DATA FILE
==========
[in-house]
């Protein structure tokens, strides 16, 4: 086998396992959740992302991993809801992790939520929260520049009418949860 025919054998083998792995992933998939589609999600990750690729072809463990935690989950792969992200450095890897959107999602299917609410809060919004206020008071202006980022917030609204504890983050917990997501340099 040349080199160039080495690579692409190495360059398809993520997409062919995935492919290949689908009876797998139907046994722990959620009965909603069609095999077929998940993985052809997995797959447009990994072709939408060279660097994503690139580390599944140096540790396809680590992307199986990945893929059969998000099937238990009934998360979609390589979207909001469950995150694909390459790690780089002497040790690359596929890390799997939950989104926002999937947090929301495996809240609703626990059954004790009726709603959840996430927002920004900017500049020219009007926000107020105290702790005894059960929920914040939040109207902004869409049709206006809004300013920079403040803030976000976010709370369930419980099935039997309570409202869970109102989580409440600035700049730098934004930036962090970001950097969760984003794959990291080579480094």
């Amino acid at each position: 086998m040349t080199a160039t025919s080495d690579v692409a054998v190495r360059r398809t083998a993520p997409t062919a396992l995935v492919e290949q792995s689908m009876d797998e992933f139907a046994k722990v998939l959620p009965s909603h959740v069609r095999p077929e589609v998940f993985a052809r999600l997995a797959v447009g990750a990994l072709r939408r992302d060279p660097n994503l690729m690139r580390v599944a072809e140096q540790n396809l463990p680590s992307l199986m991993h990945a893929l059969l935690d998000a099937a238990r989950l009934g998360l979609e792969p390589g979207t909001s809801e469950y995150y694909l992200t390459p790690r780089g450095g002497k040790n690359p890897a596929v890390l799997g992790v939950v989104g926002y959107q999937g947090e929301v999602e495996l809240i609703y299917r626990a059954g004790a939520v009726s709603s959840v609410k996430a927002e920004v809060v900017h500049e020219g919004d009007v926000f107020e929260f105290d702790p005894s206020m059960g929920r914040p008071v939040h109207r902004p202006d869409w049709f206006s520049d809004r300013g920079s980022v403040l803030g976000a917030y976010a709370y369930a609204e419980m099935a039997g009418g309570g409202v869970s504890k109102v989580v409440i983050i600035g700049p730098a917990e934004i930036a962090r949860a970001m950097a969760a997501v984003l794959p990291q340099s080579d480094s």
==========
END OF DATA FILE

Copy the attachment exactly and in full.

[in-house]
């Protein structure tokens, strides 16, 4: 086998396992959740992302991993809801992790939520929260520049009418949860 025919054998083998792995992933998939589609999600990750690729072809463990935690989950792969992200450095890897959107999602299917609410809060919004206020008071202006980022917030609204504890983050917990997501340099 040349080199160039080495690579692409190495360059398809993520997409062919995935492919290949689908009876797998139907046994722990959620009965909603069609095999077929998940993985052809997995797959447009990994072709939408060279660097994503690139580390599944140096540790396809680590992307199986990945893929059969998000099937238990009934998360979609390589979207909001469950995150694909390459790690780089002497040790690359596929890390799997939950989104926002999937947090929301495996809240609703626990059954004790009726709603959840996430927002920004900017500049020219009007926000107020105290702790005894059960929920914040939040109207902004869409049709206006809004300013920079403040803030976000976010709370369930419980099935039997309570409202869970109102989580409440600035700049730098934004930036962090970001950097969760984003794959990291080579480094």
């Amino acid at each position: 086998m040349t080199a160039t025919s080495d690579v692409a054998v190495r360059r398809t083998a993520p997409t062919a396992l995935v492919e290949q792995s689908m009876d797998e992933f139907a046994k722990v998939l959620p009965s909603h959740v069609r095999p077929e589609v998940f993985a052809r999600l997995a797959v447009g990750a990994l072709r939408r992302d060279p660097n994503l690729m690139r580390v599944a072809e140096q540790n396809l463990p680590s992307l199986m991993h990945a893929l059969l935690d998000a099937a238990r989950l009934g998360l979609e792969p390589g979207t909001s809801e469950y995150y694909l992200t390459p790690r780089g450095g002497k040790n690359p890897a596929v890390l799997g992790v939950v989104g926002y959107q999937g947090e929301v999602e495996l809240i609703y299917r626990a059954g004790a939520v009726s709603s959840v609410k996430a927002e920004v809060v900017h500049e020219g919004d009007v926000f107020e929260f105290d702790p005894s206020m059960g929920r914040p008071v939040h109207r902004p202006d869409w049709f206006s520049d809004r300013g920079s980022v403040l803030g976000a917030y976010a709370y369930a609204e419980m099935a039997g009418g309570g409202v869970s504890k109102v989580v409440i983050i600035g700049p730098a917990e934004i930036a962090r949860a970001m950097a969760a997501v984003l794959p990291q340099s080579d480094s």